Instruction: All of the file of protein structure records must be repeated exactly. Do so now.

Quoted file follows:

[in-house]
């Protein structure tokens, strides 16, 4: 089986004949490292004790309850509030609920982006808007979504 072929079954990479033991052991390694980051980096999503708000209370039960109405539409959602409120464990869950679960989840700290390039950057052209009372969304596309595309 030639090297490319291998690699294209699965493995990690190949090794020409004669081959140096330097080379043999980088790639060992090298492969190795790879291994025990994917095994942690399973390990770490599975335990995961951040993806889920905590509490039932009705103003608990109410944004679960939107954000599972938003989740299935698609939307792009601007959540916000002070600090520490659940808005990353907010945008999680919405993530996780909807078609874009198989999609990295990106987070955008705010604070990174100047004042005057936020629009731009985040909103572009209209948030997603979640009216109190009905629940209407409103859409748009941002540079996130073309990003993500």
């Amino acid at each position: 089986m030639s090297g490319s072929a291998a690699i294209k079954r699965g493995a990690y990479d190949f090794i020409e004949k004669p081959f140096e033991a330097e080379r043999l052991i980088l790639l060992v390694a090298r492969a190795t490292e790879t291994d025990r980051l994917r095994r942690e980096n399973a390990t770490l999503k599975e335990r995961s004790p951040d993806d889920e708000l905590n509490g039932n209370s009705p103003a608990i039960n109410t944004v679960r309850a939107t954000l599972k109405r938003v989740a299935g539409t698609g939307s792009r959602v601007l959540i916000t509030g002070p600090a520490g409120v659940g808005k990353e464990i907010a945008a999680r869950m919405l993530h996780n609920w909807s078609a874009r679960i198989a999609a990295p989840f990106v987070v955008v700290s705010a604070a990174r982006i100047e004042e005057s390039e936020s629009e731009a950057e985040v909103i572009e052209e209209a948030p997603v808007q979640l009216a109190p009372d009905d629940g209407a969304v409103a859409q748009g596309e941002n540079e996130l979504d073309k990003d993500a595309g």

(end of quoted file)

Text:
[in-house]
């Protein structure tokens, strides 16, 4: 089986004949490292004790309850509030609920982006808007979504 072929079954990479033991052991390694980051980096999503708000209370039960109405539409959602409120464990869950679960989840700290390039950057052209009372969304596309595309 030639090297490319291998690699294209699965493995990690190949090794020409004669081959140096330097080379043999980088790639060992090298492969190795790879291994025990994917095994942690399973390990770490599975335990995961951040993806889920905590509490039932009705103003608990109410944004679960939107954000599972938003989740299935698609939307792009601007959540916000002070600090520490659940808005990353907010945008999680919405993530996780909807078609874009198989999609990295990106987070955008705010604070990174100047004042005057936020629009731009985040909103572009209209948030997603979640009216109190009905629940209407409103859409748009941002540079996130073309990003993500």
């Amino acid at each position: 089986m030639s090297g490319s072929a291998a690699i294209k079954r699965g493995a990690y990479d190949f090794i020409e004949k004669p081959f140096e033991a330097e080379r043999l052991i980088l790639l060992v390694a090298r492969a190795t490292e790879t291994d025990r980051l994917r095994r942690e980096n399973a390990t770490l999503k599975e335990r995961s004790p951040d993806d889920e708000l905590n509490g039932n209370s009705p103003a608990i039960n109410t944004v679960r309850a939107t954000l599972k109405r938003v989740a299935g539409t698609g939307s792009r959602v601007l959540i916000t509030g002070p600090a520490g409120v659940g808005k990353e464990i907010a945008a999680r869950m919405l993530h996780n609920w909807s078609a874009r679960i198989a999609a990295p989840f990106v987070v955008v700290s705010a604070a990174r982006i100047e004042e005057s390039e936020s629009e731009a950057e985040v909103i572009e052209e209209a948030p997603v808007q979640l009216a109190p009372d009905d629940g209407a969304v409103a859409q748009g596309e941002n540079e996130l979504d073309k990003d993500a595309g």